Disclaimer: The opinions expressed in this blog are entirely our own and not necessarily those of our employer or any other occupational therapist.

Monday, 15 November 2010

Behind the Scenes......................

So...... many of you will by now be familiar with the role that Sarah and I played in the First ever World OT Day 24 hour Global Virtual Exchange. Working alongside our colleagues Merrolee Penman (Aotearoa/NZ), Anita Hamilton and Susan Burwash (Canada) and Karen Jacobs (USA) as OT4OT, between us we faciltated 24 sessions in the virtual classroom delivered by a diverse range of occupational therapists in practice, education and research, recent graduates, service users and also non occupational therapists who gave their time and expertise free to engage with World OT Day. The recordings of these sessions can still accessed on our website click here
Now, in the not too distant future we are expecting to write up the experience for publication submission - so I neither want to pre-empt content, nor claim the sole rights to the experience - which is why we haven't blogged about it to date. However, following a recent conversation we believe that our story to tell is what was happening behind the scenes  during the 8 hours of the UK leg.

3.00am UK time: Sarah and I attended launch of the 24 hour Virtual Exchange. From our seperate houses we set our alarms for 2.45am, entered the room at the click of a button and - speaking for myself - lay in bed with my laptop listening to the opening. Couldn't find headphones in semi-darkness so computer started speaking, Bruno (dog) started barking and then whole house awake. Oh dear - not a good start to the day for me.

6.30am UK time :Alarm goes off for second time. Knowing that we would benefit from the support of each other we booked at room here at the university so that Sarah, myself and Denis (trusty learning technologist) could spend the day together. Slight change of plan occurred at last minute as we had originally planned for the UK leg to start at 10am UK time (civilised time - time to brave the traffic, have a coffee and be fresh for the day ahead).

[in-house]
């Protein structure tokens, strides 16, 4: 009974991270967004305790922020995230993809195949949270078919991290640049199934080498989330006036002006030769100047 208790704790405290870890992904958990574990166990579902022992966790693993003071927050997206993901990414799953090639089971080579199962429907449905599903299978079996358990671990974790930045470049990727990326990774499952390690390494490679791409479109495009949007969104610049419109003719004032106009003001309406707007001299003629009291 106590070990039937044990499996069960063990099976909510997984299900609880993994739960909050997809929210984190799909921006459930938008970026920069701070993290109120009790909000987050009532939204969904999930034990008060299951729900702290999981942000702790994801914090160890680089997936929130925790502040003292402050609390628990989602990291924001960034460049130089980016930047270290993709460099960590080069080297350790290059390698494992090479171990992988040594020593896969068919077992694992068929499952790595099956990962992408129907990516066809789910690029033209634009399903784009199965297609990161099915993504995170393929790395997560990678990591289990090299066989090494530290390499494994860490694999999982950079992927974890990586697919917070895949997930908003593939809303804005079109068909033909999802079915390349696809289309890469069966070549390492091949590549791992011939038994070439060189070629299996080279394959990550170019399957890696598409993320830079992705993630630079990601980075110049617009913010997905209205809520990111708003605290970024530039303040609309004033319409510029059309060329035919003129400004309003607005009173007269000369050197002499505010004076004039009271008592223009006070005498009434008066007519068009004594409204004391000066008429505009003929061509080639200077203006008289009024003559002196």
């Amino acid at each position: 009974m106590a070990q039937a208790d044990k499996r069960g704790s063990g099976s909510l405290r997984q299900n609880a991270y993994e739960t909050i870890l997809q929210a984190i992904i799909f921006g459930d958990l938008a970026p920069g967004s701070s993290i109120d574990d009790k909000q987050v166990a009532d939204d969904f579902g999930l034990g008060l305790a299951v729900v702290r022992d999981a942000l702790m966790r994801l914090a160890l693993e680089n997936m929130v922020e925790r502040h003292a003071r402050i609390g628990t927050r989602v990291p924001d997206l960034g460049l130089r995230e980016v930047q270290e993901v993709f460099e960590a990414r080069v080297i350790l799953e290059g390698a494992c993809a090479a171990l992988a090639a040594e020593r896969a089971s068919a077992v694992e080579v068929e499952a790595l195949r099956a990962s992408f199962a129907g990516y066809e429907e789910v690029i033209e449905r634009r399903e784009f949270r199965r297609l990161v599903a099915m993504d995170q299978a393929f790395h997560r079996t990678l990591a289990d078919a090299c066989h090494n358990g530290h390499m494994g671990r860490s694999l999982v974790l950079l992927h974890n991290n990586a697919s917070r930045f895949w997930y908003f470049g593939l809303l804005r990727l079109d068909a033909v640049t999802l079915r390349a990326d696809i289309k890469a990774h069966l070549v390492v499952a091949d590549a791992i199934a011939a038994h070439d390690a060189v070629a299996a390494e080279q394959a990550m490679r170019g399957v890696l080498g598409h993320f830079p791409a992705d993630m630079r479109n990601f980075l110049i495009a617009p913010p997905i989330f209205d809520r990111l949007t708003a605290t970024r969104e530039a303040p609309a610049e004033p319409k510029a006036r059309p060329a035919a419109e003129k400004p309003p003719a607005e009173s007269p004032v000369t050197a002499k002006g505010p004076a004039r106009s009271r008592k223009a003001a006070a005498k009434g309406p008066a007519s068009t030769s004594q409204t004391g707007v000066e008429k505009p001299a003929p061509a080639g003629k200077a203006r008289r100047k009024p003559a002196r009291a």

No.........
Needed to facilitate 9am session UK time which meant opening up the virtual room at 8.30am to meet Kit Sinclair - needed to be here for 7.30am - traffic at its rush hour worst, coffee shop not open.

9.00am UK time- so far so good, session running smoothly, great attendance, technology working. What we began to realise is that we had a brief window of about 20 minutes every 2 hours where we could nip out for refreshment or comfort stops. Denis was vital to the half hour setting up period every hour so eventually we worked out a rota

11.20am UK time - Denis nipped out to get coffee - hurrah - even came back with chocolate biscuits.
Sessions been going fine - had to message a couple of times in the live sessions to get the next speakers' attention to come to their own set up room - they were so engrossed in the presentations before them.
Virtual room running fine, real room beginning to look a bit like a disaster area - coffee cups, empty biscuit wrappers...................

12.30pm UK time: Denis came back with boxes of chips, more coffee mmmm. Then realised that was actually very difficult to eat and remain professional. As chips arrived - so did the worst case scenario. The link to the Seychelles went down. The delay was about 10 seconds and so we couldn't communicate verbally at all. During the next 45 minutes I wish we had videoed the Real room environment for you! Whilst trying to keep a calm outwardly facing manner, panic overtook the room. Chips were forgotten as all three of us tried to communicate with the Seychelles team, identify the technological issues and work out what Plan B would be. By this time, participants had begun to arrive in the virtual space and I confidently announced we were going with Plan B - then in the Real space trying to work out with Sarah what Plan B was!! Shoulders were shrugging, palms were displayed in a "no idea" gesture and hysterics were close by. A few choice words were shared (not on line I am pleased to say) and eventually we managed to go forwards with the occasional "flight attendant" speech from me. In between times I was trying to eat cold chips (yuk) and prevent the ensuing hysterical laughter from spilling into the session!!